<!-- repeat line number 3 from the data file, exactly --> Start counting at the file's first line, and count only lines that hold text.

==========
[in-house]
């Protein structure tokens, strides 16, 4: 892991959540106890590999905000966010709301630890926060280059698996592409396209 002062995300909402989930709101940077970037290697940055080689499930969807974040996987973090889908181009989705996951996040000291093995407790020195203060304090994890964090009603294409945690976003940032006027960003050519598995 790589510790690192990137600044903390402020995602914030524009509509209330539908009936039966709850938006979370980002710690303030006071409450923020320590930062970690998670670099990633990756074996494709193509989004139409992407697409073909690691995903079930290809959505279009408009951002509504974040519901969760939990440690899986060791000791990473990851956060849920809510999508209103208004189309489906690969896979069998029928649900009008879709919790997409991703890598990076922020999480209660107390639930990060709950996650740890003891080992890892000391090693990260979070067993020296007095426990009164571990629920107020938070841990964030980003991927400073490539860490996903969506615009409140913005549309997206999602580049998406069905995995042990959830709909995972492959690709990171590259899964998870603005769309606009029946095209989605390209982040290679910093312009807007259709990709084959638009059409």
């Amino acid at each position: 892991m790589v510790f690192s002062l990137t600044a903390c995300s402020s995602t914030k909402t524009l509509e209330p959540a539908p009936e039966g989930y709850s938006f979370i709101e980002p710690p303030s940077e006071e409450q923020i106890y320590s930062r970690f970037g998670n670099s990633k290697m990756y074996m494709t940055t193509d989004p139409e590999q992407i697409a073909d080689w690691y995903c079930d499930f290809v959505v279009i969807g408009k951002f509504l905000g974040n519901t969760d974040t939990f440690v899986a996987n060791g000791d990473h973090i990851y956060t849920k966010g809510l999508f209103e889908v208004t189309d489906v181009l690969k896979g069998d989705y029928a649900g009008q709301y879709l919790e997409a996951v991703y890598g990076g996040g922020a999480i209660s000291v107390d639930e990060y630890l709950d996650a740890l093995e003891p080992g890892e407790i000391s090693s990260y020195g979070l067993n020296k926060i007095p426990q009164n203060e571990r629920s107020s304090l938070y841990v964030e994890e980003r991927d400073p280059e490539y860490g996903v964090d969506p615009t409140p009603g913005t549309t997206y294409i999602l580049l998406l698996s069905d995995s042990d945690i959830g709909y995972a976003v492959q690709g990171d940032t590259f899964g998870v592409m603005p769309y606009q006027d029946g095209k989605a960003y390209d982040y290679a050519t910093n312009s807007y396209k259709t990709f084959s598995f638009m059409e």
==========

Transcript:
């Amino acid at each position: 892991m790589v510790f690192s002062l990137t600044a903390c995300s402020s995602t914030k909402t524009l509509e209330p959540a539908p009936e039966g989930y709850s938006f979370i709101e980002p710690p303030s940077e006071e409450q923020i106890y320590s930062r970690f970037g998670n670099s990633k290697m990756y074996m494709t940055t193509d989004p139409e590999q992407i697409a073909d080689w690691y995903c079930d499930f290809v959505v279009i969807g408009k951002f509504l905000g974040n519901t969760d974040t939990f440690v899986a996987n060791g000791d990473h973090i990851y956060t849920k966010g809510l999508f209103e889908v208004t189309d489906v181009l690969k896979g069998d989705y029928a649900g009008q709301y879709l919790e997409a996951v991703y890598g990076g996040g922020a999480i209660s000291v107390d639930e990060y630890l709950d996650a740890l093995e003891p080992g890892e407790i000391s090693s990260y020195g979070l067993n020296k926060i007095p426990q009164n203060e571990r629920s107020s304090l938070y841990v964030e994890e980003r991927d400073p280059e490539y860490g996903v964090d969506p615009t409140p009603g913005t549309t997206y294409i999602l580049l998406l698996s069905d995995s042990d945690i959830g709909y995972a976003v492959q690709g990171d940032t590259f899964g998870v592409m603005p769309y606009q006027d029946g095209k989605a960003y390209d982040y290679a050519t910093n312009s807007y396209k259709t990709f084959s598995f638009m059409e």